“You’ll need a clean shirt, they don’t have dirty necks on the BBC”
Hmmm. Trekking my way through this list can prove a little hard-going when it throws up plays like these… Keith Waterhouse and Willis Hall’s Billy Liar might have been acclaimed as a Great British classic but in Sam Yates’ production for the Royal Exchange, its charms weren’t immediately clear to me. Much of it lies in the play itself I feel, a slice of late-1950s northern life from which dreamer Billy frequently escapes through the flights of fancy in his mind.
Trapped by immutable social strictures and parental expectation, he fantasises and lies his way through the day, as he dreams of leaving the day job (at the undertakers) and moving to London to become a writer for comedians. But the excitement is in the dreaming rather than the doing, so a strange state of affairs exists where he spins and invents and even destroys his actual world without any real sense that he might actually get up and go. Continue reading “Review: Billy Liar, Royal Exchange”
“He puts his hand in your knickers and promises the world”
Lord this was grim. Hard-going, unlikeable and sterile – much of Simon Stephens’ writing has felt like this for me (as opposed to his adaptations) and so it can be something of a slog until one breaks through the revelatory moment that he often provides. But Blindsided never really got there, despite some excellent work from Julie Hesmondhalgh – making a bold move now that Hayley Cropper is coming a cropper – as the adult Cathy who has comes to terms with something shocking.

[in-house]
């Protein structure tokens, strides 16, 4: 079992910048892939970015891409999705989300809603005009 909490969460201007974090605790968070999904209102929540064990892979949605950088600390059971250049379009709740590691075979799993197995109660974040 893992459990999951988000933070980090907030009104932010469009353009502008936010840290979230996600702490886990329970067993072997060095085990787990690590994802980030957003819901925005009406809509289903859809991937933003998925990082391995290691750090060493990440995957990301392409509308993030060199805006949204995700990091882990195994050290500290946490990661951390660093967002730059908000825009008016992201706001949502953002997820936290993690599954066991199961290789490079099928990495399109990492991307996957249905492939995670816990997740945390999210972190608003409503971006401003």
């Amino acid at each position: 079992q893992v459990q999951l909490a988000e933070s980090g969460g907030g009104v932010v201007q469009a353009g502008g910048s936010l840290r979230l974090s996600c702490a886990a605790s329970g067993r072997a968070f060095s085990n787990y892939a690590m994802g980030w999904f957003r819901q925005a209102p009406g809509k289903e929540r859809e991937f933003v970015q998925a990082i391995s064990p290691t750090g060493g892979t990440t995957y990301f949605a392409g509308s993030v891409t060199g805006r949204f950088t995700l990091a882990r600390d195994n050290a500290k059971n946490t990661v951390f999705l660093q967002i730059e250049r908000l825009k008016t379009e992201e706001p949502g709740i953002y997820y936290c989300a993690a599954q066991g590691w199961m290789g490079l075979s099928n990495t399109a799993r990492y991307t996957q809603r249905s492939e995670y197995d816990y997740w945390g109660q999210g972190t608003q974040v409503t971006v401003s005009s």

We first meet Cathy as a much younger woman though and see the seeds of what will happen coming from a tough upbringing in an unforgiving part of Stockport and her meeting with a darkly enigmatic man. But there’s something very artificial about the whole thing – there’s nothing discernible connecting the two versions of Cathy we meet – her rebirth is too much of a copout without any hint of redemptive quality in her – and the world(s) around her are poorly populated, the supporting character mere wisps. Continue reading “Review: Blindsided, Royal Exchange”
“It’s Stockport, it’s England”
He’s here, he’s there, Simon Stephens is everywhere. Between a prolific rate of new writing, adaptations of other texts and revivals of his older work, Stephens has been a remarkably constant presence on our stages for the past year or so and now it is the turn of the National Theatre to get in on the act as Marianne Elliott revives his 2002 play Port. Set in his native Stockport, it visits Racheal at roughly two-yearly intervals from the ages of 11 through to 24, as she grows up in a rough world.
A victim of domestic violence, her mother leaves the family; a juvenile delinquent with a taste for robbing, her younger brother just can’t keep out of trouble; disillusioned with his lot, her father is still present but has checked out emotionally; against all of this Racheal plots to escape the narrow world of Stockport through hard work, through marriage, through whatever it takes but of course, life is never that easy as cold reality comes a-knocking at the door every time. Continue reading “Review: Port, National Theatre”